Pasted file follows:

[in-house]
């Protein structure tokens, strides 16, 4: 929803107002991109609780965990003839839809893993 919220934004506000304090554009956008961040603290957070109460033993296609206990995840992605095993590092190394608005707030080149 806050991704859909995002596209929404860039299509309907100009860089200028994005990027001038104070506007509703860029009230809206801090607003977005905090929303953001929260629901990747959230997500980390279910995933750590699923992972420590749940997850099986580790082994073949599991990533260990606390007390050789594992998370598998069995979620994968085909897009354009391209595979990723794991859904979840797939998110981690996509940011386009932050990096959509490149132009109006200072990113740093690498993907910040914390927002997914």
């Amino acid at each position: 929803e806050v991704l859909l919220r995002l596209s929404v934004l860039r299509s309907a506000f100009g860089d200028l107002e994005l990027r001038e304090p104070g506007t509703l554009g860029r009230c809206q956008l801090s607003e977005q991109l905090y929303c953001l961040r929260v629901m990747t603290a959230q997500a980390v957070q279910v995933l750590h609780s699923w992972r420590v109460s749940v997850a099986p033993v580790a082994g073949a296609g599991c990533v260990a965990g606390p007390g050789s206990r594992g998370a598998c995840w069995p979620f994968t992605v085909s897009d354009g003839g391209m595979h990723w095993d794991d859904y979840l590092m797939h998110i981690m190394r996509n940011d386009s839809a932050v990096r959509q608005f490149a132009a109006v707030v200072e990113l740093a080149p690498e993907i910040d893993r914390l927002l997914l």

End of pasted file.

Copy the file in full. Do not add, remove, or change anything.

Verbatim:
[in-house]
């Protein structure tokens, strides 16, 4: 929803107002991109609780965990003839839809893993 919220934004506000304090554009956008961040603290957070109460033993296609206990995840992605095993590092190394608005707030080149 806050991704859909995002596209929404860039299509309907100009860089200028994005990027001038104070506007509703860029009230809206801090607003977005905090929303953001929260629901990747959230997500980390279910995933750590699923992972420590749940997850099986580790082994073949599991990533260990606390007390050789594992998370598998069995979620994968085909897009354009391209595979990723794991859904979840797939998110981690996509940011386009932050990096959509490149132009109006200072990113740093690498993907910040914390927002997914």
């Amino acid at each position: 929803e806050v991704l859909l919220r995002l596209s929404v934004l860039r299509s309907a506000f100009g860089d200028l107002e994005l990027r001038e304090p104070g506007t509703l554009g860029r009230c809206q956008l801090s607003e977005q991109l905090y929303c953001l961040r929260v629901m990747t603290a959230q997500a980390v957070q279910v995933l750590h609780s699923w992972r420590v109460s749940v997850a099986p033993v580790a082994g073949a296609g599991c990533v260990a965990g606390p007390g050789s206990r594992g998370a598998c995840w069995p979620f994968t992605v085909s897009d354009g003839g391209m595979h990723w095993d794991d859904y979840l590092m797939h998110i981690m190394r996509n940011d386009s839809a932050v990096r959509q608005f490149a132009a109006v707030v200072e990113l740093a080149p690498e993907i910040d893993r914390l927002l997914l």